A recent editorial in The Australian notes:
Chief Medical Officer Brendan Murphy was looking ahead on Monday when he said opening schools and lifting limits on the size of gatherings would be among the first measures the Morrison government would look at relaxing when medical experts were satisfied community transmission of COVID-19 was under control.
What do medical experts mean by ‘under control’? Our federal Health Minister, Greg Hunt, doesn’t seem to know, judging by his responses to questions by Andrew Bolt the other night. Bolt asked this specific question, viz, at what level of infection will it be safe to start to lift restrictions? Hunt couldn’t, or wouldn’t, answer. The best he could come up with is that we must prepare for a second wave of infections. Bolt put the reasonable proposition to him that this ‘second wave’ may not materialize at all, but if it did we could re-impose restrictions, as we did in the first instance.
In today’s Australian, Mr Hunt said he “won’t make a false promise” that Australia is past the worst of COVID-19, “but we are in a position that I think overwhelmingly the rest of the world would want to be in”. On restrictions, he said “we went in quickly, we will step out gradually”. He continued
We’re not there at the step-out yet, but we’re planning that step-out … In the National Cabinet, the premiers and the Prime Minister are doing that today (Thursday), in the first major stage of that planning.
But we have to be careful, we don’t want a second wave, we’ve seen that in other successful countries. So the more we’re able to stabilise now, the greater freedoms we’ll have later on.
That set me to thinking, what are these ‘successful counties’ that have seen a second wave? Well, generally regarded as successful are South Korea, Singapore, Japan and Taiwan. Follow those links, scroll down to the ‘New Daily Cases’ graphs, where you will see that not one of them has experienced a second wave. True, some have delayed the onset for longer than countries such as Italy and Spain, but all the graphs show an exponential increase in cases at some point along the horizontal axis, then a falling away. None show a sharp and significant uptick subsequent to the initial decline. The closest I could find to a ‘second wave’ in my, admittedly cursory, search, was Sweden:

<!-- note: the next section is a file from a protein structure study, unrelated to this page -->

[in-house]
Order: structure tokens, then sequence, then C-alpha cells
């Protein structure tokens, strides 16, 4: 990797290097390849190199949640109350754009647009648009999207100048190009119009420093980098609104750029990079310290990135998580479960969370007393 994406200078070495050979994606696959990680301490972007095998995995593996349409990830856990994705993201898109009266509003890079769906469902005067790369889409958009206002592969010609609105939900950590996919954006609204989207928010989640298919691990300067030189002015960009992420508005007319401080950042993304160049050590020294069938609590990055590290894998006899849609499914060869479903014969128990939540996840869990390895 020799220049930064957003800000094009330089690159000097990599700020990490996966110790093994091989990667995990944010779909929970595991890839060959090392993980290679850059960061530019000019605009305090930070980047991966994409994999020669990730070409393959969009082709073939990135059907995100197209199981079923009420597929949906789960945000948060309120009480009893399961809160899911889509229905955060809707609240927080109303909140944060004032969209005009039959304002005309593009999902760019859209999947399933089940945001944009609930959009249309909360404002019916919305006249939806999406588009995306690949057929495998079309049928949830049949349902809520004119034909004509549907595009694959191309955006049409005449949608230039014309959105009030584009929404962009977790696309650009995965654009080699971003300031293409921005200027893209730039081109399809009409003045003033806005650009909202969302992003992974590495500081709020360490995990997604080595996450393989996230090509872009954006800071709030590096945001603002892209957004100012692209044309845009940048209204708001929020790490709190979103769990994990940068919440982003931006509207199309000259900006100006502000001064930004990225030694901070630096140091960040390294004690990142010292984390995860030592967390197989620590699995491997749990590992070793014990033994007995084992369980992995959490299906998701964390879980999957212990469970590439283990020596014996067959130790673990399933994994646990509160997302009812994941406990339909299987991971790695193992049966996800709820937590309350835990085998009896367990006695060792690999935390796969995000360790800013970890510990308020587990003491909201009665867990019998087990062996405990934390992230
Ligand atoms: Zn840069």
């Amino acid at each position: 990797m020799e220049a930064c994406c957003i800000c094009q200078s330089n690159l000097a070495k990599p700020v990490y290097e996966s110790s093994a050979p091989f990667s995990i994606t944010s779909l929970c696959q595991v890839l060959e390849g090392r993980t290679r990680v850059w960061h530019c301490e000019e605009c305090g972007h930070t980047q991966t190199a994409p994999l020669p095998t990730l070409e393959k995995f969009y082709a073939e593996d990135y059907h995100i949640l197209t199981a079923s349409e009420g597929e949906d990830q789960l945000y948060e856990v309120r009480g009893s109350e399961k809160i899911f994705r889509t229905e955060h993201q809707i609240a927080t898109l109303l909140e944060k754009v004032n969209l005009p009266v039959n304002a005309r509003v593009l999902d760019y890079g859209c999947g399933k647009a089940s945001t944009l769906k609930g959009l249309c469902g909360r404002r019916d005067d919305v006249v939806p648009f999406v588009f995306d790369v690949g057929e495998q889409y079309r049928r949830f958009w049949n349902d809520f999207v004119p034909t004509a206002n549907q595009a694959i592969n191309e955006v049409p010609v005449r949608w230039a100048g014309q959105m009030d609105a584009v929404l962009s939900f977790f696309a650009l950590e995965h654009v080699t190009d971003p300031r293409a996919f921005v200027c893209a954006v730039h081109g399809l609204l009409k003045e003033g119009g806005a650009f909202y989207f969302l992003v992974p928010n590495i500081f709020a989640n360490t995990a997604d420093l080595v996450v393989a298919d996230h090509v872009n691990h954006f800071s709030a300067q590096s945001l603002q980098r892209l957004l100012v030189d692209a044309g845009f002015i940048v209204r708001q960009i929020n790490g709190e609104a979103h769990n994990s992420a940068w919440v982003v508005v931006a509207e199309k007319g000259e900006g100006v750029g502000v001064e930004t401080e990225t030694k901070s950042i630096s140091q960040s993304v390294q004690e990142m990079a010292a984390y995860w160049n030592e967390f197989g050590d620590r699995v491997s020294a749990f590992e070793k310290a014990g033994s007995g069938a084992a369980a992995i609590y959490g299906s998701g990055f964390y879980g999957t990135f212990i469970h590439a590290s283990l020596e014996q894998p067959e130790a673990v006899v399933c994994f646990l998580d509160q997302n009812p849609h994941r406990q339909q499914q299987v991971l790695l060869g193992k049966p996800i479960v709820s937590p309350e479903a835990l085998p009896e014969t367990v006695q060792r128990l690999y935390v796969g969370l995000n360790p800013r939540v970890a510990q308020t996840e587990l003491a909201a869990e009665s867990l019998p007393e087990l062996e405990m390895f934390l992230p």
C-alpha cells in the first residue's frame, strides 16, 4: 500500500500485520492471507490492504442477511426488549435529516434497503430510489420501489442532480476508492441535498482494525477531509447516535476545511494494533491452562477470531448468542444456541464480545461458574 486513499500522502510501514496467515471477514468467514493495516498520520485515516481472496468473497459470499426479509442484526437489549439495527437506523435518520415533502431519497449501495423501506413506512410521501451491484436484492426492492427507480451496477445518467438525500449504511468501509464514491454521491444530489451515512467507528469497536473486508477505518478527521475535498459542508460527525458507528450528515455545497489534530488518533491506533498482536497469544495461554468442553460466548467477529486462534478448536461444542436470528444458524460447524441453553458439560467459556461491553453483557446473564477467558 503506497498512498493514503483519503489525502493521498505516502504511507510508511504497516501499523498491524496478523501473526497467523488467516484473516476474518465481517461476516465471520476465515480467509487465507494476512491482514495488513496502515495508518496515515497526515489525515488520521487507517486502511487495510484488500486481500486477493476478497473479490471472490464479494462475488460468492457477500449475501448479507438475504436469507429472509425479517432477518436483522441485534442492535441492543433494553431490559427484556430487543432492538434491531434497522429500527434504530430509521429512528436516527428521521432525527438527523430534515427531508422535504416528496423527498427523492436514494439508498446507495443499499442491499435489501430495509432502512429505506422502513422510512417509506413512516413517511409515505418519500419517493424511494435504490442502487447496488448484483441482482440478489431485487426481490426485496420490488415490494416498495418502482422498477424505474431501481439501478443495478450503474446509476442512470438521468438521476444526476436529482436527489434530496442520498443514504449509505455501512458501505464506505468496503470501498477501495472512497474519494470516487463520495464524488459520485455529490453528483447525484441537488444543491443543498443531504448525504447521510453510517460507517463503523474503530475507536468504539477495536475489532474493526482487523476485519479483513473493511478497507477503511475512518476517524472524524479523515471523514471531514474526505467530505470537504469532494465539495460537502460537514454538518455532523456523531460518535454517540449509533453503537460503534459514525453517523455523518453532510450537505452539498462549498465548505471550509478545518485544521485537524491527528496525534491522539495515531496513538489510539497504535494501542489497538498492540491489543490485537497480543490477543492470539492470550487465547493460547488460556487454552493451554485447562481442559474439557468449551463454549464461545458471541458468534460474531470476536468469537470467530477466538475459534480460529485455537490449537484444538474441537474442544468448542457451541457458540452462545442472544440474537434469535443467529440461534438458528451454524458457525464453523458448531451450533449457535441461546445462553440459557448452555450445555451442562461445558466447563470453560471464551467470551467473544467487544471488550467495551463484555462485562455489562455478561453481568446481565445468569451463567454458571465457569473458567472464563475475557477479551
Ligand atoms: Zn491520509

Sweden seems to have witnessed less exponential growth in the rate of infections than other countries, peaking at 621 cases on April 2. They then had a sharp drop to 312 cases on April 4, followed by another sharp rise to 726 cases by April 8. This was followed by another sharp fall, to 332 cases ,on April 12 — and then back up to 497 two days later. From all this we can infer that Sweden has never had the virus under control and has therefore not experienced a second wave. Add to this research by Professor Yitzhak Ben Israel, of Tel Aviv University, who
plotted the rates of new coronavirus infections of the U.S., U.K., Sweden, Italy, Israel, Switzerland, France, Germany, and Spain.
The numbers told a shocking story: irrespective of whether the country quarantined like Israel, or went about business as usual like Sweden, coronavirus peaked and subsided in the exact same way.
In the exact, same, way.
His graphs show that all countries experienced seemingly identical coronavirus infection patterns, with the number of infected peaking in the sixth week and rapidly subsiding by the eighth week.
Professor Ben Israel believes the virus has a 70-day “epidemic effect” regardless of measures taken. I make no judgement either way on this observation, which is based purely on real world data available right now. It is not modelling and he makes no projections about what might happen.
But one thing I’m prepared to say is that the feared ‘second wave’ apparently driving our policy response has not appeared in any country that has ‘successfully’ managed the outbreak, Health Minister Hunt’s claims to the contrary notwithstanding.
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